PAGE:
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Government

ISP To FCC: Using The Internet Is Like Eating Oreos (consumerist.com) 149

New submitter Rick Schumann shares with us a report highlighting an analogy presented by an ISP that relates Double Stuf Oreos to the internet. Specifically, that Double Stuf Oreos cost more than regular Oreos, and therefore you should pay more for internet: The Consumerist reports: "Ars Technica first spotted the crumbly filing, from small (and much-loathed) provider Mediacom. Mediacom's comment is in response to the same proceeding that Netflix commented on earlier this month. However, while Netflix actually addressed data and the ways in which their customers use it, Mediacom went for the more metaphor-driven approach. The letter literally starts out under the header, 'You Have to Pay Extra For Double-Stuffed,' and posits that you, the consumer, are out for a walk with $2 in your pocket when you suddenly develop a ferocious craving for Oreo cookies." Of course their analogy is highly questionable, since transmitting data over a network doesn't actually consume anything, now does it? You eat the cookie, the cookie is gone, but you transmit data over a network, the network is still there and can transmit data endlessly. Mediacom's assertion that the Internet is like a cookie you eat, is like saying copying a file on your computer somehow diminishes or degrades the original file, which of course is ridiculous.

Comment Possible (Score 3, Interesting) 183

First, I'm sure there's lots of Open Source being used in Google's implementation - just not where we can see.

There is a speech recognizer from CMU that might be a good starting point. I haven't heard about plain-language software, though. There is additional rocket science to be done. Not insurmountable given things we've already done.

Training with millions of people? Actually, that's the part that community development is good at.

Comment Re: It's OK to Not Tolerate Inteolerance (Score 1) 633

If you surveyed how many citizens would support law against hate speech, it would probably be a significant number. And prospective citizens as well. So I don't think the problem with your proposal has anything to do with people in favor of shari'a law. It would not work with plain Judeo-Christian European European-descended folks.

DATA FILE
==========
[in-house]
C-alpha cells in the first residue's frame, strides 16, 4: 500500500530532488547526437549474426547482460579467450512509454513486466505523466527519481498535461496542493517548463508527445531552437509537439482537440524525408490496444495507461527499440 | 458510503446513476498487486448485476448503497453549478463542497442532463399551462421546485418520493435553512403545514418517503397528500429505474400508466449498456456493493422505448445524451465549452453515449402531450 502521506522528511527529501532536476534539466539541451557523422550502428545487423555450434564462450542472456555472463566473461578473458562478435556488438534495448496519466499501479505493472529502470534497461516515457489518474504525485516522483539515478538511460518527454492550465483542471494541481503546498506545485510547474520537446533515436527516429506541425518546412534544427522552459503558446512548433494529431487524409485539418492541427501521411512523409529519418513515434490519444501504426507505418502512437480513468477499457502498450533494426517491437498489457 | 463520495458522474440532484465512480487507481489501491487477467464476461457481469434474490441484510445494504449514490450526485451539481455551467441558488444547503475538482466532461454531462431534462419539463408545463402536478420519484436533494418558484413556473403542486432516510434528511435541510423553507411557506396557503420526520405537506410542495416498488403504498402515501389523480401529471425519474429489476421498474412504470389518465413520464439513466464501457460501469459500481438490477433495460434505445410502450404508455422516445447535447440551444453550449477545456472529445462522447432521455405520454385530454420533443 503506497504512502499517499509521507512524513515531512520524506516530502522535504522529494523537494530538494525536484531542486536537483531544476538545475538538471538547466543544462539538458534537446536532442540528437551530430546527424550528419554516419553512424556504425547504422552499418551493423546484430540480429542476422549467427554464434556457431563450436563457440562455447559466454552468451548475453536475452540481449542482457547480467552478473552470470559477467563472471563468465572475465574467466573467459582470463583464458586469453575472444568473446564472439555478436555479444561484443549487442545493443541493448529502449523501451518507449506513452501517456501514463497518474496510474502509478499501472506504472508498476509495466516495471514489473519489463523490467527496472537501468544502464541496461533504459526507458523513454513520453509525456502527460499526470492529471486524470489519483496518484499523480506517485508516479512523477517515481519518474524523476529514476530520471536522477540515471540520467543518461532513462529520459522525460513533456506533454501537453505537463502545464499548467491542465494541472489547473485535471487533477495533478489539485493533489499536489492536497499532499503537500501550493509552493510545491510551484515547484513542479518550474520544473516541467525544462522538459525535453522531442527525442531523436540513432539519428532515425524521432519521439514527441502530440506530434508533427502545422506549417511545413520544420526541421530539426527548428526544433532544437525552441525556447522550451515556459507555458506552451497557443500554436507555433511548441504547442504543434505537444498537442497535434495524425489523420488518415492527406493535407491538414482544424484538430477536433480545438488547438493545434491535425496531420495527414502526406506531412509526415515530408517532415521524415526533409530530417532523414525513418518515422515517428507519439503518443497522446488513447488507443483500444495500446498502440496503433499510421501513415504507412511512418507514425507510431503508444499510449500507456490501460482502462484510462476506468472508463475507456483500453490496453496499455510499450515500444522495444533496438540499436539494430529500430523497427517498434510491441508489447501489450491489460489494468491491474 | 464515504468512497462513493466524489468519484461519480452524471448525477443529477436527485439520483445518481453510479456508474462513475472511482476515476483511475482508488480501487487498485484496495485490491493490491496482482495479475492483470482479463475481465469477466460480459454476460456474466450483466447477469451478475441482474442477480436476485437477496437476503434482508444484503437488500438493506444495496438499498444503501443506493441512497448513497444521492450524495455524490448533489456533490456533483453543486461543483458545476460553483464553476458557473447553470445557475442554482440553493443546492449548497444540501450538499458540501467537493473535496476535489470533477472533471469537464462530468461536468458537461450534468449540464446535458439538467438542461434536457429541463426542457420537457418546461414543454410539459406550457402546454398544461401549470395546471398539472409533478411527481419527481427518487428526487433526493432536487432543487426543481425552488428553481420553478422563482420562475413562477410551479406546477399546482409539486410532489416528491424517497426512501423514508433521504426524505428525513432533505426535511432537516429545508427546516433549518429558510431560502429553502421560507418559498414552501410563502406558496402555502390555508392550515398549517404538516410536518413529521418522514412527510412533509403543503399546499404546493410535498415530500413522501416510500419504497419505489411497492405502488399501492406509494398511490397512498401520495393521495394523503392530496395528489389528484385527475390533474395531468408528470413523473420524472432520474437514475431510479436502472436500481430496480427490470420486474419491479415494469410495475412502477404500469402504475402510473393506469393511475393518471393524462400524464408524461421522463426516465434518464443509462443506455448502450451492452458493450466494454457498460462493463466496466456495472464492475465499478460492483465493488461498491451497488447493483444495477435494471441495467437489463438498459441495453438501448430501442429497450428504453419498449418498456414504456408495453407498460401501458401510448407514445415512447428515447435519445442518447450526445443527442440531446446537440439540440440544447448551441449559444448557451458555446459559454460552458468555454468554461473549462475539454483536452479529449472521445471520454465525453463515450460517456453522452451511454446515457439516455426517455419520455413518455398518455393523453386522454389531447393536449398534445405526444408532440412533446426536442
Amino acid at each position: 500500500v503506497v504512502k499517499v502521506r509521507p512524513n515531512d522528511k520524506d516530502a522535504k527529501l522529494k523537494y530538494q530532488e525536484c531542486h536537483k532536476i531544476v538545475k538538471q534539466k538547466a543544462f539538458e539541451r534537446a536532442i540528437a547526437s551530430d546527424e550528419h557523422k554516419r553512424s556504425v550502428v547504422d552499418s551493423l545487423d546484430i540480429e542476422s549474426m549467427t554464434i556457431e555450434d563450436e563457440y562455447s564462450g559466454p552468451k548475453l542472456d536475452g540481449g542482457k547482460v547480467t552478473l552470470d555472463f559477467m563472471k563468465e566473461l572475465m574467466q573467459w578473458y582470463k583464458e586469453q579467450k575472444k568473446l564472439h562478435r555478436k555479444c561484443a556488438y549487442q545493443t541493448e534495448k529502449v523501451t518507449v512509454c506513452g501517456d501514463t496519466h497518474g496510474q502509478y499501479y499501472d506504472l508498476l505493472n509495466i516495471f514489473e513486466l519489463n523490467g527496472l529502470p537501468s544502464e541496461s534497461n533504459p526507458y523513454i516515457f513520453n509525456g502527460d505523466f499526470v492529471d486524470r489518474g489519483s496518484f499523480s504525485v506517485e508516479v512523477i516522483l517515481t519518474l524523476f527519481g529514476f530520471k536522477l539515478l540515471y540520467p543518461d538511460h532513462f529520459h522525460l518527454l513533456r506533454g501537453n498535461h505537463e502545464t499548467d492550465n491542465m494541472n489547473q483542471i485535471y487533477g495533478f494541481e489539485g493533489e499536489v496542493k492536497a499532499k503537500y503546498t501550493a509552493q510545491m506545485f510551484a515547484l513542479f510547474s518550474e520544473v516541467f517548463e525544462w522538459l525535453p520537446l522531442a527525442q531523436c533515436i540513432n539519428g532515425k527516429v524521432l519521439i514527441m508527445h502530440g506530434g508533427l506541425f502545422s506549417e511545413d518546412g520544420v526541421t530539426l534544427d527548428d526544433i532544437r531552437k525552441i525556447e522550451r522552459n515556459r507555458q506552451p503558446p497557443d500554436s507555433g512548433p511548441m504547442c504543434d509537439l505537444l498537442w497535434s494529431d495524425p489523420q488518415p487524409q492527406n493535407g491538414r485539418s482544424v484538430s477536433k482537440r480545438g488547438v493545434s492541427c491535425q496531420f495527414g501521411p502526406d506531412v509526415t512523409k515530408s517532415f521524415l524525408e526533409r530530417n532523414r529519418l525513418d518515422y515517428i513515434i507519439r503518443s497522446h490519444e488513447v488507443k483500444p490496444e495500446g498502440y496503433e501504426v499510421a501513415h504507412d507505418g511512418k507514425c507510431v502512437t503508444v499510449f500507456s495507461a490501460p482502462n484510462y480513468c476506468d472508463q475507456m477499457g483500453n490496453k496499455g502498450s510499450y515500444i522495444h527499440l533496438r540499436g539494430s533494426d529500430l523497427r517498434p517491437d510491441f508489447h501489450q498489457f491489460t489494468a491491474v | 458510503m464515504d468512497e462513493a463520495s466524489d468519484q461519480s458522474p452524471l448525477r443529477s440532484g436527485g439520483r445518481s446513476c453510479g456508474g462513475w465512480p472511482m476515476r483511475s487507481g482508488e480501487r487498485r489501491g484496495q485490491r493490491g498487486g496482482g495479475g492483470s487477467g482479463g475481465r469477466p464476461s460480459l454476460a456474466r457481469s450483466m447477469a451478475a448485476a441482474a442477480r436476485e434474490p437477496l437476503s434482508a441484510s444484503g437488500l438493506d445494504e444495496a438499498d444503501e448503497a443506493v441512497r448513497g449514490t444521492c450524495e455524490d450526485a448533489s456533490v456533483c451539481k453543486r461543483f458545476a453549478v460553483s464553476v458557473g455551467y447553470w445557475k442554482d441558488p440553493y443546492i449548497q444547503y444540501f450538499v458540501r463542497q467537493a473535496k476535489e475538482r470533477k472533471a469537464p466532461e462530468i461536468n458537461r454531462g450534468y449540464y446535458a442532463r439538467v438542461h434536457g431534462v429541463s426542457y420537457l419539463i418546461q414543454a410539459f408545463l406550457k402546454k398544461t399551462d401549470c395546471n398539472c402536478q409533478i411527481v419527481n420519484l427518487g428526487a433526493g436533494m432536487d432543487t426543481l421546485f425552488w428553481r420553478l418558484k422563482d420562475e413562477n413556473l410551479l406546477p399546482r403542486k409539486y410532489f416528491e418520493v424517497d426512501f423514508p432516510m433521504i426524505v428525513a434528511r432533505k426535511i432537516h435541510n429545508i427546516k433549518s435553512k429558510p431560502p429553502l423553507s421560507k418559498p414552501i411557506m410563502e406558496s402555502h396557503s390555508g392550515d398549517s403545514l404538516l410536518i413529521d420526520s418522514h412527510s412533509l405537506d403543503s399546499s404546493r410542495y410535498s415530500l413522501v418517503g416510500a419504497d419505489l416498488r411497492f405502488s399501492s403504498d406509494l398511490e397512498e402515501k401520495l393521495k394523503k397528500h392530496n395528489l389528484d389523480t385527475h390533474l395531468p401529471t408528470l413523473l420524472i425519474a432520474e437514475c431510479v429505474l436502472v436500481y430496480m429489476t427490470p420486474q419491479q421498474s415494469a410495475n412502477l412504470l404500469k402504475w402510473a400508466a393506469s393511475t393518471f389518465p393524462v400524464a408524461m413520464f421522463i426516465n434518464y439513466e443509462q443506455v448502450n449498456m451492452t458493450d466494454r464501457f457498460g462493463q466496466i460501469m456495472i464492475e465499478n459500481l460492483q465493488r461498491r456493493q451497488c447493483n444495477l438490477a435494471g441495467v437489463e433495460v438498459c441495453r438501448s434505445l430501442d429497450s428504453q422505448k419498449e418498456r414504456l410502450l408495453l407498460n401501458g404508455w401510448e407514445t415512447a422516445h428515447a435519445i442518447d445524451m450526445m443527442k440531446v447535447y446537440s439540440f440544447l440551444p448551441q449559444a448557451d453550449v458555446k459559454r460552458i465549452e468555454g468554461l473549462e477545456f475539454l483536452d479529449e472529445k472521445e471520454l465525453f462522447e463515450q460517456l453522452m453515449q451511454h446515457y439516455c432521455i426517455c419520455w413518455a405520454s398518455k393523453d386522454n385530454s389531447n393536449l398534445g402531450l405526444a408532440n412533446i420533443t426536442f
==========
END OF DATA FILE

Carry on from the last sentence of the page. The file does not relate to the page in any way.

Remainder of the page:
Comment Re:So basically... (Score 1) 633

I've met Godwin and he'd be horrified that you are trying to shield Trump by invoking his name. The world doesn't need an automatic method to suppress discussion of atrocities, and Mike never meant what he said to be one. In fact, this is a quote of Mike directly:

If you're thoughtful about it and show some real awareness of history, go ahead and refer to Hitler or Nazis when you talk about Trump. Or any other politician.

Comment Re:It's OK to Not Tolerate Inteolerance (Score 1) 633

Your next move, should you choose to make it, is to decry that if we actually had standards for citizenship (like every other goddamn country on Earth) we'd have to kick out all existing citizens that don't meet those standards, which is ludicrous. No one handles birthright citizenship the same way they handle citizenship through naturalization, and the lack of options for stateless citizens makes that idea cruel and untenable.

With all due respect, you're talking to yourself now. I wasn't thinking of this point at all.

Comment Re:It's OK to Not Tolerate Inteolerance (Score 1) 633

The actual statement is "support and defend the constitution and laws of the United States". Now, obviously, you personally do not approve of every law, nor could anyone even know them all. If you swear "true faith and allegiance" to them you are swearing to follow and uphold the law, not to refrain from opposing it in a peaceful political manner as is supported by that very text. The only way as a citizen that you could actually break the first amendment would be if you were in a government position, because it's directed toward congress rather than the people. So, the typical prospective citizen can swear allegiance to that amendment with complete confidence that they will never be in a position for that to matter.

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